Now all of these things taken together leads to a vision of the arts entrepreneur as a critical rhetorician who makes an argument for aesthetic and economic reorganization through the innovations they introduce. But here, again, we need to think about rhetoric as material – as beyond the scope of pure intention – because the full implications of any sort of innovation are never fully imagined by their creator. This change always happens in collaboration between human and nonhuman actors in a situation.


If I’m allowed to pull another example from experimental music, we can think of circuit-bending guitar pedals. There are pedals like DOD’s “Death Metal” distortion that are just as well known for their unintended uses, for the nature of their circuitry and the kinds of sounds you can get when you manipulate it. The Dead Metal pedal is popular as a circuit-bending tool; it’s popular in noise music as a standalone instrument when you hook it up in irregular configurations; there’s even a local arts entrepreneur who sells samples made from a modified version of these pedals, all coming from the nature of the circuitry rather than the sound it was “supposed” to make.


I’m slowly getting to another important point, which is how myths evolve. The Information War metaphor started to die out and shift to metaphors of the virus, of virality, and of assimilation by the mid-late ‘80s. This second generation of artists took what we might call a “total war strategy” (if we’re sticking to the militant metaphors), where music, film, marketing, and business practice were all part of the same aesthetic paradigm and all had the same ideological weight behind them. The second generation took this practice but instead of attacking existing discourses, they started to more thoroughly assimilate things like dance music, rock music, heavy metal, extreme metal, and this is what set the stage for industrial’s explosion into the mainstream in the ‘90s, when industrial music properly “went viral.” This is what most people think of when they hear the term “industrial music.”


We can see these metaphors of the virus versus metaphors of attack maybe more clearly in a different setting. If any of you are familiar with MVMT Watches, in their mission statement there’s a qualitative war metaphor, “to disrupt the overpriced and outdated models of the fashion industry." This is a little different from their slogan, which is “Join the MVMT.” There you can hear more of a quantitative viral, assimilate-y sort of metaphor. This slogan plays out clearly in their business practice as well: they’ve targeted a younger demographic (not necessarily the ones who are consuming these luxury watches in the first place), and social media’s not just important to their marketing strategy, but to how they run their business and sales. It starts from this notion of virality. Here we can see that war metaphors have an emancipatory appeal to them – it’s important for the early avant-garde – but there’s more room to expand into the mainstream by emphasizing a viral metaphor. We can see this with MVMT and with the evolution of industrial music.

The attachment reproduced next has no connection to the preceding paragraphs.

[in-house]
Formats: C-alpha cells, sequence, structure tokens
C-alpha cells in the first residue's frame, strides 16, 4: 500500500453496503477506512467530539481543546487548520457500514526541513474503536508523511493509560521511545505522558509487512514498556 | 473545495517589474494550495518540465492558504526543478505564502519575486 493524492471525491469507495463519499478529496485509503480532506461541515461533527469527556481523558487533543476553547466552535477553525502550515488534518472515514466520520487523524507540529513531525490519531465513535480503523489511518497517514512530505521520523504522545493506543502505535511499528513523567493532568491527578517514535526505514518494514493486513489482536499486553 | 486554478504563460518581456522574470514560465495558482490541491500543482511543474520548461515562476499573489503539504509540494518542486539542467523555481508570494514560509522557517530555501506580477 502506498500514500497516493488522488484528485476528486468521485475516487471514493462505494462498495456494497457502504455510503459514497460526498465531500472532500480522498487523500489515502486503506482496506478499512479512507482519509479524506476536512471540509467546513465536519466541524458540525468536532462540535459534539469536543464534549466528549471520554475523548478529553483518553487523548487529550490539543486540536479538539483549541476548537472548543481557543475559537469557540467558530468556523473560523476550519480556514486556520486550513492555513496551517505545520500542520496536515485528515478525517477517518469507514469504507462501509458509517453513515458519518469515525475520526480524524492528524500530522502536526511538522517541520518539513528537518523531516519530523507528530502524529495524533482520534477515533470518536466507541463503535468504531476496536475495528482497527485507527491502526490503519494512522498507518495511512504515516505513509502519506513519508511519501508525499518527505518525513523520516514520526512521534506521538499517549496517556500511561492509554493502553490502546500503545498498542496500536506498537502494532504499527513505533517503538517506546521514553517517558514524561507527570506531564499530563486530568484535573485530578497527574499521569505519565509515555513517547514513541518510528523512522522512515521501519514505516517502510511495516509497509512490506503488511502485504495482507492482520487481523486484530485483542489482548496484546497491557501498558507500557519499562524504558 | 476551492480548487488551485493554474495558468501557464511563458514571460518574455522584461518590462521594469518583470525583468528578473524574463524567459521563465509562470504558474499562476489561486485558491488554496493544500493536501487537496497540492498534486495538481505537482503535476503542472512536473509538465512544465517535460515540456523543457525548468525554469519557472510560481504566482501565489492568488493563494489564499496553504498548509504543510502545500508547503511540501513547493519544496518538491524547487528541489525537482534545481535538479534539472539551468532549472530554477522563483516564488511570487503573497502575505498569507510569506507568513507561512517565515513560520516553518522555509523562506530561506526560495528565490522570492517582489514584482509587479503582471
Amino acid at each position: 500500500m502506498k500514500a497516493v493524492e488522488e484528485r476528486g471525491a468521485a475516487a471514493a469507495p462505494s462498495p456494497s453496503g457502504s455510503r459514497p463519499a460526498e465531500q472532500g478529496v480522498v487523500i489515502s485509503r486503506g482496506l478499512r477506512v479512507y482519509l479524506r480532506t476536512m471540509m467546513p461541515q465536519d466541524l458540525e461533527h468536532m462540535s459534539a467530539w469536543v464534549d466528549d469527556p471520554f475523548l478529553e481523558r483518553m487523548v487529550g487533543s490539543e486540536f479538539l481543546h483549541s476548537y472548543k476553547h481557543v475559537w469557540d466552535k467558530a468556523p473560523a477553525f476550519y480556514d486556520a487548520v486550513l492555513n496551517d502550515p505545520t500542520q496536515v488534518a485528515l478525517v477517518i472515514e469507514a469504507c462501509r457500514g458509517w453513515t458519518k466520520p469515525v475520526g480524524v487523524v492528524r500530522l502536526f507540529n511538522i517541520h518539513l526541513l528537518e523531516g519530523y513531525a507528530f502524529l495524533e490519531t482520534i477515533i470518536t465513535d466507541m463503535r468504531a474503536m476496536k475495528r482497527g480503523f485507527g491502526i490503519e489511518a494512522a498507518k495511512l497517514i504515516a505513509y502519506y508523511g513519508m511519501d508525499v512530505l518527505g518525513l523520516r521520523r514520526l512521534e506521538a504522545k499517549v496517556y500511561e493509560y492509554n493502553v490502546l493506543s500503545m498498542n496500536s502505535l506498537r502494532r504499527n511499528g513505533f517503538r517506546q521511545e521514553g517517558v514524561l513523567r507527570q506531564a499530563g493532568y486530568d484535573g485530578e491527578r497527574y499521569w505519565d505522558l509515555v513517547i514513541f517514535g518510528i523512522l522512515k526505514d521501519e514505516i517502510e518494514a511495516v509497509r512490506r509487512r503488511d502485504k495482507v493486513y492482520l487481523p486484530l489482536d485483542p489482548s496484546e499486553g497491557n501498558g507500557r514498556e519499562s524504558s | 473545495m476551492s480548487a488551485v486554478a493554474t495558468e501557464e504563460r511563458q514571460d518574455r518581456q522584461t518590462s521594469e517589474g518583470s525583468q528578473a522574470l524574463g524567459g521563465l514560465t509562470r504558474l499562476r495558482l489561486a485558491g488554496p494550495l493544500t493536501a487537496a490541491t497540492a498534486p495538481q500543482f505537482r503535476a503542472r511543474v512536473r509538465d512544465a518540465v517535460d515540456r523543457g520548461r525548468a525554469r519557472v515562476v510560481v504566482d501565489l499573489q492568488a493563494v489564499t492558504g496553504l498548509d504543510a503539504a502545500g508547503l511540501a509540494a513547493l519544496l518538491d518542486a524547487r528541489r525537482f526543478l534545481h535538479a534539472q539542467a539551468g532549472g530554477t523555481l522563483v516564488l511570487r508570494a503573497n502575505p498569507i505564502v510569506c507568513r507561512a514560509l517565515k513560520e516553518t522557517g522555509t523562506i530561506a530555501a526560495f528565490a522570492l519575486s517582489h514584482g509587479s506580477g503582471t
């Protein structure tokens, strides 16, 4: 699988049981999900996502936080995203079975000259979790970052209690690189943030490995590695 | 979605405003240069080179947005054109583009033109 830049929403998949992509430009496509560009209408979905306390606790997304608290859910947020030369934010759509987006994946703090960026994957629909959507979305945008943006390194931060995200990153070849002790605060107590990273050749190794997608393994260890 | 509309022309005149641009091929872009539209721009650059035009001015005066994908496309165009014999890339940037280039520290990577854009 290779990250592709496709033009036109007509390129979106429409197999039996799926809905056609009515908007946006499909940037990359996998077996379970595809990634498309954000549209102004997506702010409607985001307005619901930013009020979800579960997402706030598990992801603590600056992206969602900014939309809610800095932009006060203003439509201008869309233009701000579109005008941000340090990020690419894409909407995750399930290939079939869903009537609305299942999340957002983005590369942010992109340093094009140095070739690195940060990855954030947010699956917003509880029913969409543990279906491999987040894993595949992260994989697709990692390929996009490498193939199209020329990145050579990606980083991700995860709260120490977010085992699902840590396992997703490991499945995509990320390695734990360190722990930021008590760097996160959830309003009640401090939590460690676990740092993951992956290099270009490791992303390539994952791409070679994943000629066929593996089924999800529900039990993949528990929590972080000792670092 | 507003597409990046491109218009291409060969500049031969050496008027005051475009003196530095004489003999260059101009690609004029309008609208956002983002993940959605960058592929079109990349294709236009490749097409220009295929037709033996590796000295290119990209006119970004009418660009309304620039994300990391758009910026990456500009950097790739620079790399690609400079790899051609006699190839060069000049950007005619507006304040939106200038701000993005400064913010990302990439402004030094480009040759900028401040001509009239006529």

The last thing that it looks like we can gain by putting arts entrepreneurship into rhetorical language is a conceptual bridge with the humanities. Being able to talk about art and entrepreneurship as manifestations of the same rhetorical process doesn’t just make the subject more appetizing to humanities students, but more importantly it opens ways for students to start bringing in their own understandings and experience, and engage in intellectual bricolage themselves. This educational strategy means educators improvising with an array of concepts pulled from different disciplines so that they can engage students with diverse backgrounds. The end goal here is to empower students to start to create their own discourses; to use rhetoric to create myths – like the Information War – that can both motivate them and constructively inform how they practice entrepreneurship.


  • Baker, T. & Nelson, R. E. (2005). Creating something from nothing: Resource construction through entrepreneurial bricolage. Administrative Science Quarterly, 50(3), 329-366.

  • Becker, H. S. (2008) Art worlds, 25th anniversary edition. University of California Press. (Original work published 1983).

  • Deleuze, G. (2007). What is the creative act? In D. Lapoujade (Ed.), A. Hodges & M. Taormina (Trans.), Two regimes of madness: Texts and interviews 1975-1995 (pp. 312–324). Semiotext(e). (Original work published 1987)

  • Gartner, W. B. (1988). “Who is an entrepreneur?” is the wrong question. American Journal of Small Business, 12(4), 11–32.

  • Kinneavy, J. L. (2002). Kairos in Classical and Modern Rhetorical Theory. In P. Sipiora & J. S. Baumlin (Eds.), Rhetoric and kairos: Essays in history, theory, and praxis (pp. 58–76). State University of New York Press.

  • Lévi Strauss, C. (1966). The savage mind (unknown trans.). Weidenfeld and Nicolson. (Originally published 1962).

  • Ramoglou, S., & Tsang, E. W. (2016). A realist perspective of entrepreneurship: Opportunities as propensities. Academy of Management Review, 41(3), 410–434.

  • Ramoglou, S., Gartner, W. B., & Tsang, E. W. K. (2020). “Who is an entrepreneur?” is (still) the wrong question. Journal of Business Venturing Insights, 13.

  • Schumpteter, Joseph A. (2003) Capitalism, socialism and democracy. Routledge. (Original work published 1942)